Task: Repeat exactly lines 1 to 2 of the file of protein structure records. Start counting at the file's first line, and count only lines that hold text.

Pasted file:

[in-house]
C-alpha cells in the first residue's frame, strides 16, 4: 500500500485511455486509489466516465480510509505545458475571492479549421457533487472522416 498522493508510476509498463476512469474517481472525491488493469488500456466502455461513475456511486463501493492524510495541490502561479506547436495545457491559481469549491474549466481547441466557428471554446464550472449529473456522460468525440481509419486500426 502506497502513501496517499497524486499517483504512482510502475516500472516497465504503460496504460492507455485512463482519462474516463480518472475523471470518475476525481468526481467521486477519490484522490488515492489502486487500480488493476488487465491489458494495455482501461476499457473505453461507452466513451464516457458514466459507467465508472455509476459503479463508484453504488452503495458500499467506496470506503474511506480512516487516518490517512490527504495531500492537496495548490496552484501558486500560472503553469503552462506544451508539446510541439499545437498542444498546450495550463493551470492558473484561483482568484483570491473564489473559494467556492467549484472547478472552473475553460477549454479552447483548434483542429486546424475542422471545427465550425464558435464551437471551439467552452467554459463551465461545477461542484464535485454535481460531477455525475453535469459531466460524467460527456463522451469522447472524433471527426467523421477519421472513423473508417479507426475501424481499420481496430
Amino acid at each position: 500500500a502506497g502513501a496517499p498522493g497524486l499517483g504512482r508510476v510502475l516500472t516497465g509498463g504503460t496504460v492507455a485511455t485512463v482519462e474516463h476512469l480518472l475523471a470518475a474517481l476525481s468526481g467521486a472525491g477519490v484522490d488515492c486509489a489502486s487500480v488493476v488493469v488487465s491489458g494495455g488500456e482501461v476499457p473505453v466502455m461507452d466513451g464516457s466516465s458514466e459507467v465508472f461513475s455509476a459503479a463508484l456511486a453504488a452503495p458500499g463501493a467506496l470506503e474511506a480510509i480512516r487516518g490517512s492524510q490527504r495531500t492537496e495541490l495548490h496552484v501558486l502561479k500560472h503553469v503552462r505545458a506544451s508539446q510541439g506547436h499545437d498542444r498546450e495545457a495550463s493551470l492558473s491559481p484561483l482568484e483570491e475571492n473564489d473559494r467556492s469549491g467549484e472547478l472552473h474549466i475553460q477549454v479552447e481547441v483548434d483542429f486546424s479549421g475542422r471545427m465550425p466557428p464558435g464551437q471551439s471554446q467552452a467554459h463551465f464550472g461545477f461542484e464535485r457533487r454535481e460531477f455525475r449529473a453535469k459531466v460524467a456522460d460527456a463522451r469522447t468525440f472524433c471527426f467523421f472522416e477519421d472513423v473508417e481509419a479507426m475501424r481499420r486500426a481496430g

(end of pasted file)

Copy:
[in-house]
C-alpha cells in the first residue's frame, strides 16, 4: 500500500485511455486509489466516465480510509505545458475571492479549421457533487472522416 498522493508510476509498463476512469474517481472525491488493469488500456466502455461513475456511486463501493492524510495541490502561479506547436495545457491559481469549491474549466481547441466557428471554446464550472449529473456522460468525440481509419486500426 502506497502513501496517499497524486499517483504512482510502475516500472516497465504503460496504460492507455485512463482519462474516463480518472475523471470518475476525481468526481467521486477519490484522490488515492489502486487500480488493476488487465491489458494495455482501461476499457473505453461507452466513451464516457458514466459507467465508472455509476459503479463508484453504488452503495458500499467506496470506503474511506480512516487516518490517512490527504495531500492537496495548490496552484501558486500560472503553469503552462506544451508539446510541439499545437498542444498546450495550463493551470492558473484561483482568484483570491473564489473559494467556492467549484472547478472552473475553460477549454479552447483548434483542429486546424475542422471545427465550425464558435464551437471551439467552452467554459463551465461545477461542484464535485454535481460531477455525475453535469459531466460524467460527456463522451469522447472524433471527426467523421477519421472513423473508417479507426475501424481499420481496430